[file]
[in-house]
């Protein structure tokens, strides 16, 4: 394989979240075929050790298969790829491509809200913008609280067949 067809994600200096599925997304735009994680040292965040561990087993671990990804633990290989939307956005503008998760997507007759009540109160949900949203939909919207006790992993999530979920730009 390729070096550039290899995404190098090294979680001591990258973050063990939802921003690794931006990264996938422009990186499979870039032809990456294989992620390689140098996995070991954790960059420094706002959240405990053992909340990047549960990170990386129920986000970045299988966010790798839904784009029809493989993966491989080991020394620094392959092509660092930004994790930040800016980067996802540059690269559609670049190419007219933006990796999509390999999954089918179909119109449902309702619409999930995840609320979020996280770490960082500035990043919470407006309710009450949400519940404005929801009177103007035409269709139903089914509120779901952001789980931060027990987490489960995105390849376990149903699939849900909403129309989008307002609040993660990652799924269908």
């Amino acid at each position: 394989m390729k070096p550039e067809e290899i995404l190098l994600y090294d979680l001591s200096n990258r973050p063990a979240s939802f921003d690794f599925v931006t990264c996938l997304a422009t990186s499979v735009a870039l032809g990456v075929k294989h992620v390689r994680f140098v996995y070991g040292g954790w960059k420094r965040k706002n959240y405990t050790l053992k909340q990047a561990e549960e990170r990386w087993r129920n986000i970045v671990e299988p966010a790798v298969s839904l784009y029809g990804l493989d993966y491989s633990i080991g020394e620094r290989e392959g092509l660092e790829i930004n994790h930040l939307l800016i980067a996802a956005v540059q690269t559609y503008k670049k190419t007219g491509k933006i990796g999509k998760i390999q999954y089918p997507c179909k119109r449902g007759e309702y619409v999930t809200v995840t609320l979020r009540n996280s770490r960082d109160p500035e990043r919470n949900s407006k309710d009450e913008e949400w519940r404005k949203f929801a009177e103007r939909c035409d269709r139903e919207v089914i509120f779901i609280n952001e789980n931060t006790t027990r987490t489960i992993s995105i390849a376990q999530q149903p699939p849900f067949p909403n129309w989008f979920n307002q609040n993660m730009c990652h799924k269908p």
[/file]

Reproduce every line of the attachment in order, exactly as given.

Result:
[in-house]
């Protein structure tokens, strides 16, 4: 394989979240075929050790298969790829491509809200913008609280067949 067809994600200096599925997304735009994680040292965040561990087993671990990804633990290989939307956005503008998760997507007759009540109160949900949203939909919207006790992993999530979920730009 390729070096550039290899995404190098090294979680001591990258973050063990939802921003690794931006990264996938422009990186499979870039032809990456294989992620390689140098996995070991954790960059420094706002959240405990053992909340990047549960990170990386129920986000970045299988966010790798839904784009029809493989993966491989080991020394620094392959092509660092930004994790930040800016980067996802540059690269559609670049190419007219933006990796999509390999999954089918179909119109449902309702619409999930995840609320979020996280770490960082500035990043919470407006309710009450949400519940404005929801009177103007035409269709139903089914509120779901952001789980931060027990987490489960995105390849376990149903699939849900909403129309989008307002609040993660990652799924269908």
């Amino acid at each position: 394989m390729k070096p550039e067809e290899i995404l190098l994600y090294d979680l001591s200096n990258r973050p063990a979240s939802f921003d690794f599925v931006t990264c996938l997304a422009t990186s499979v735009a870039l032809g990456v075929k294989h992620v390689r994680f140098v996995y070991g040292g954790w960059k420094r965040k706002n959240y405990t050790l053992k909340q990047a561990e549960e990170r990386w087993r129920n986000i970045v671990e299988p966010a790798v298969s839904l784009y029809g990804l493989d993966y491989s633990i080991g020394e620094r290989e392959g092509l660092e790829i930004n994790h930040l939307l800016i980067a996802a956005v540059q690269t559609y503008k670049k190419t007219g491509k933006i990796g999509k998760i390999q999954y089918p997507c179909k119109r449902g007759e309702y619409v999930t809200v995840t609320l979020r009540n996280s770490r960082d109160p500035e990043r919470n949900s407006k309710d009450e913008e949400w519940r404005k949203f929801a009177e103007r939909c035409d269709r139903e919207v089914i509120f779901i609280n952001e789980n931060t006790t027990r987490t489960i992993s995105i390849a376990q999530q149903p699939p849900f067949p909403n129309w989008f979920n307002q609040n993660m730009c990652h799924k269908p």